Division 23 – Heating, Ventilating, and Air Conditioning
Been anticipating this division for the whole time I’ve been writing this column. For the sake of completeness, and to align with last month’s column on plans, I did need to include all of the above divisions, in order to give that “big picture” view of any project’s contract documents. Now finally I get to the “good stuff”!
Division 23 covers all things mechanical, starting with basic mechanical requirements, and going into HVAC duct and pipe insulation before diving into the control systems and sequences of operation. Following that are sections on various types of piping (fuel, hydronic, refrigerant) and metal ductwork. After some sections on airside accessories, there will typically be sections devoted specifically to the various types of HVAC equipment on the given project. These are very detailed sections, and there will likely be a lot of information that pertains to the control schemes of the various equipment.
So back to the control systems and sequences of operation…I skimmed over that to get to the end of Division 23, so that I can spend a little more time back at 230900. This division is titled Instrumentation and Control for HVAC. The most common subdivisions for BAS projects would be 230923: Direct-Digital Control System for HVAC, and 230993: Sequence of Operations for HVAC Control. Other subdivisions include general discussions on instrumentation and control devices, as well as specific sections on actuators and operators, sensors and transmitters, control valves and dampers. There is a subdivision titled Electric Control System for HVAC, and a subdivision titled Pneumatic Control System for HVAC, for those projects that are not specified to be DDC. Lastly, a subdivision titled Pneumatic and Electric Control System for HVAC, devoted to those projects that are non-DDC, and are a hybrid of electric and pneumatic controls.
Division 26 – Electrical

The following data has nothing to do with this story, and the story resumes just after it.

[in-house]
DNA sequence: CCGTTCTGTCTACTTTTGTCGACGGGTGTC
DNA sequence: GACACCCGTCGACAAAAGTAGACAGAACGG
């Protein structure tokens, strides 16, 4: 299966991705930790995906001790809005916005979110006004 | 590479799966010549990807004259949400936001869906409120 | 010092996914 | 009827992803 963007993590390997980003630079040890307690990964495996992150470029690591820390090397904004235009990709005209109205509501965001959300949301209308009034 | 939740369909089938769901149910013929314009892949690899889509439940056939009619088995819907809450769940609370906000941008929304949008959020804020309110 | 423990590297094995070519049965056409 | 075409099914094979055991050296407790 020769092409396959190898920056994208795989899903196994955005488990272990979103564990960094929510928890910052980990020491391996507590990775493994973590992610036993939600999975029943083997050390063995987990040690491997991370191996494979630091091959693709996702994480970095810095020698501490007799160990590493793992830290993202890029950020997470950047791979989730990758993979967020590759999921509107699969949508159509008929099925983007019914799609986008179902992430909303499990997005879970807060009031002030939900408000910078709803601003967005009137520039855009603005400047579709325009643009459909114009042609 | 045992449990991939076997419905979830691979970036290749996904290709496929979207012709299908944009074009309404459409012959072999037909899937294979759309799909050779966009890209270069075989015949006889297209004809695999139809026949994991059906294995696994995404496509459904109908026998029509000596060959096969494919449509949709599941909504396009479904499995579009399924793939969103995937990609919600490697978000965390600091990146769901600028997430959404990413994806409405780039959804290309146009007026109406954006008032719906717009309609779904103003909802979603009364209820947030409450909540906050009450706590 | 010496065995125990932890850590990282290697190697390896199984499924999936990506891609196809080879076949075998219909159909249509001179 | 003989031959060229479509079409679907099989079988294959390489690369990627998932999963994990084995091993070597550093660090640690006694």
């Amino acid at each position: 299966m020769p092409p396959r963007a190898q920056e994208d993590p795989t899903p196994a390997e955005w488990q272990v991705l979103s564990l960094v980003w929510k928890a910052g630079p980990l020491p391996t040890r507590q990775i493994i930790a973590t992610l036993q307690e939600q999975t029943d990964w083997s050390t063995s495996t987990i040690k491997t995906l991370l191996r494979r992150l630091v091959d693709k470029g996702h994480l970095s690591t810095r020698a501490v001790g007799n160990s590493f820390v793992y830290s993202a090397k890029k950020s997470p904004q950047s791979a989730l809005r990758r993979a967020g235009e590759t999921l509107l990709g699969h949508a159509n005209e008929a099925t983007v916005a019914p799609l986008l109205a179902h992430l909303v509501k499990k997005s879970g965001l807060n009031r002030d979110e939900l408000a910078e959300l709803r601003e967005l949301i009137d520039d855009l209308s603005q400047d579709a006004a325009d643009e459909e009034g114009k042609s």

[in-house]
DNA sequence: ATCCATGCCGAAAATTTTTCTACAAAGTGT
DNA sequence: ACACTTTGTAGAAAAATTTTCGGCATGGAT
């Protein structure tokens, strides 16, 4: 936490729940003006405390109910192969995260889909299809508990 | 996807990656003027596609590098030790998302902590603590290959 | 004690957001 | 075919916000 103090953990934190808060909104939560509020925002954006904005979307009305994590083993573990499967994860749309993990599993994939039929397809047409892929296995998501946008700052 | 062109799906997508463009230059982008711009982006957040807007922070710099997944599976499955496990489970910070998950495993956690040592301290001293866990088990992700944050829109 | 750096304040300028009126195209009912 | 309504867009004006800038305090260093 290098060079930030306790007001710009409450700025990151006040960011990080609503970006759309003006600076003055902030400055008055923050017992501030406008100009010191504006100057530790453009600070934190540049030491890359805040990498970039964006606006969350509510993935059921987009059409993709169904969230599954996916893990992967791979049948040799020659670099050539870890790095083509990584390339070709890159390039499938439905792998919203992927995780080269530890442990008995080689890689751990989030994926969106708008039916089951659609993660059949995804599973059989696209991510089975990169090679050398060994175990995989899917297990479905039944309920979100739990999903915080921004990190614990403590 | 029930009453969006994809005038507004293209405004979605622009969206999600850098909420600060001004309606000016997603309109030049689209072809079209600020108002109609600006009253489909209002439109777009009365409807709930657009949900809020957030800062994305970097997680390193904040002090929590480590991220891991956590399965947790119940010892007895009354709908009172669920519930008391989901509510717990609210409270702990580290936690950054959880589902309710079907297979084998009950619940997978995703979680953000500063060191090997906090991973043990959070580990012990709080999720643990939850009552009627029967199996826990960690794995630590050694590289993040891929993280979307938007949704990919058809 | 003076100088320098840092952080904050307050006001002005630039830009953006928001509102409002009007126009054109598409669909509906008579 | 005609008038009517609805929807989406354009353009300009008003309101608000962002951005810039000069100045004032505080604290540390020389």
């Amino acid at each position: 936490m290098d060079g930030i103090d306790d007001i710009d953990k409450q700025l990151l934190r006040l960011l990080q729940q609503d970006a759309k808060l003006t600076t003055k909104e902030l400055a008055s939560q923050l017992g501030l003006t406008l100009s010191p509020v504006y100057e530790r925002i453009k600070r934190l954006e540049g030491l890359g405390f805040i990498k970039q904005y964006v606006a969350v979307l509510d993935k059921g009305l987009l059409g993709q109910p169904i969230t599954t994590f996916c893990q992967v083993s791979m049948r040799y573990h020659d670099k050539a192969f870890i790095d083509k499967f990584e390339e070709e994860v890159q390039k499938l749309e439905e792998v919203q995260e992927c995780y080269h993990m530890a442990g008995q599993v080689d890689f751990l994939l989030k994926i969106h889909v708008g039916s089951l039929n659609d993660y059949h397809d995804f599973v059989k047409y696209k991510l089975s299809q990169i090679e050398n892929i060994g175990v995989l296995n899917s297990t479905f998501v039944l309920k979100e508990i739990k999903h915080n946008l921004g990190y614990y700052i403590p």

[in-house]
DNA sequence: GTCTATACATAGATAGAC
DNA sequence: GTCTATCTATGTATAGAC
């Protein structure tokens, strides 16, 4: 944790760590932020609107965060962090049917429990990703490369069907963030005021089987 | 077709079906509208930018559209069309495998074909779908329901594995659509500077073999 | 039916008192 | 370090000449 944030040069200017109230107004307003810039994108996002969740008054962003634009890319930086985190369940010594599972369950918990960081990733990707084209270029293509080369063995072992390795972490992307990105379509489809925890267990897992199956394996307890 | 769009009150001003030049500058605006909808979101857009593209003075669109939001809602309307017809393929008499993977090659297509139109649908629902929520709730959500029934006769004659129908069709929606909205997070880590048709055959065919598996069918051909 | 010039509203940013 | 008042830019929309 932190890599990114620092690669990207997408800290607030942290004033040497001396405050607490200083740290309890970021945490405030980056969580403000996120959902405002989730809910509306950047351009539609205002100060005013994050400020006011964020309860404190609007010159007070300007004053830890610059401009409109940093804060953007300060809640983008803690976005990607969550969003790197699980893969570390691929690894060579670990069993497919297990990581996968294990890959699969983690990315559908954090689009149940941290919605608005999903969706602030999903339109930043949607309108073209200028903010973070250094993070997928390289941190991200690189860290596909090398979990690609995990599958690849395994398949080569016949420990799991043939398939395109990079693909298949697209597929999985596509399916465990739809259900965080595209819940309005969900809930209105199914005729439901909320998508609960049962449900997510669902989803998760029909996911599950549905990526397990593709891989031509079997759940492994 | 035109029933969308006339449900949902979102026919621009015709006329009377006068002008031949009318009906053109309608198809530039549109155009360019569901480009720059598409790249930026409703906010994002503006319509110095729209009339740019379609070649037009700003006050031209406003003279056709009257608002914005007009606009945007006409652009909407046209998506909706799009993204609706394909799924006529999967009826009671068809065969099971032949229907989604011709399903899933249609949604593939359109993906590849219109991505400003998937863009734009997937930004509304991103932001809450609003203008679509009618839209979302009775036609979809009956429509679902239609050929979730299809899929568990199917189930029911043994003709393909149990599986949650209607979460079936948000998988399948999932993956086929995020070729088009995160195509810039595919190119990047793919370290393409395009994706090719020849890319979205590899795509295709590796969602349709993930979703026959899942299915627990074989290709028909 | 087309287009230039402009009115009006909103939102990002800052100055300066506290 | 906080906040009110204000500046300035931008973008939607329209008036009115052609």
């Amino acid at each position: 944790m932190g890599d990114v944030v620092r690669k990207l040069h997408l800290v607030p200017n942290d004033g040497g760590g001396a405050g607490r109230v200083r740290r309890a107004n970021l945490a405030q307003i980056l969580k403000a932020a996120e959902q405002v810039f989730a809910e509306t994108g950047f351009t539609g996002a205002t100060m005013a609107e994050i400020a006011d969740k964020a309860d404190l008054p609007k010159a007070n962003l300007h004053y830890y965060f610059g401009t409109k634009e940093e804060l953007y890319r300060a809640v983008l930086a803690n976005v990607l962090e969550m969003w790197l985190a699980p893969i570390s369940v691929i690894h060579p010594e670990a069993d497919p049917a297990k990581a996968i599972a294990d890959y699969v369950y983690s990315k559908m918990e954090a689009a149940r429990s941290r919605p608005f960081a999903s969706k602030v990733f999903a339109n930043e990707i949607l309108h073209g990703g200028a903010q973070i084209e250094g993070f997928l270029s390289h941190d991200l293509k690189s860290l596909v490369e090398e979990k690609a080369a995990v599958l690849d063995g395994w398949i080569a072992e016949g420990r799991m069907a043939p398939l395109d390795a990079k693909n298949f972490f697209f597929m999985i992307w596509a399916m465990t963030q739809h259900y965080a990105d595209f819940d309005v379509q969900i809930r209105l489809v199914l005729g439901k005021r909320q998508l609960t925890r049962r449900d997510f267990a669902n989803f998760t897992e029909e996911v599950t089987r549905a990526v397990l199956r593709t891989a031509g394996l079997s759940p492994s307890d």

The division for the electrical contractor, starting with general electrical requirements, moving through conductors and cables, grounding and binding, conduit and boxes. At some point, switches, circuit breakers, and panelboards are discussed, as well as various wiring devices, fuses, and miscellaneous electrical installation materials. And let’s not forget lighting! Both interior and exterior lighting are included, as well as site lighting, parking lot lighting, etc. Other specialty items such as generator systems, fire alarm systems, and lightning protection systems, will be included herein, as required.
Often you’ll hear the term MEP to refer to the mechanical, electrical, and plumbing disciplines as one group. This likely stems from the consulting industry, and the contractor vein as well. Often a consulting firm will have various disciplines working under the same roof (mechanical, electrical, and plumbing). Larger contracting firms have followed suit, combining these three trades within a single company. For what it’s worth.
Division 27 – Communications
Division 28 – Electronic Safety and Security
Division 27 can cover everything from data and voice to audio-video, and everything in between (I’ll leave it at that!). Division 28 will contain sections on electronic access control and intrusion detection, as well as electronic surveillance. Other specialty systems include radiation and gas detection, refrigerant detection, and water detection.
Tip of the Month: Use this column, along with last month’s column, as a reference for future projects that have plans and specifications. Together the two columns serve as a handy quick-guide to the general format of any plan/spec project.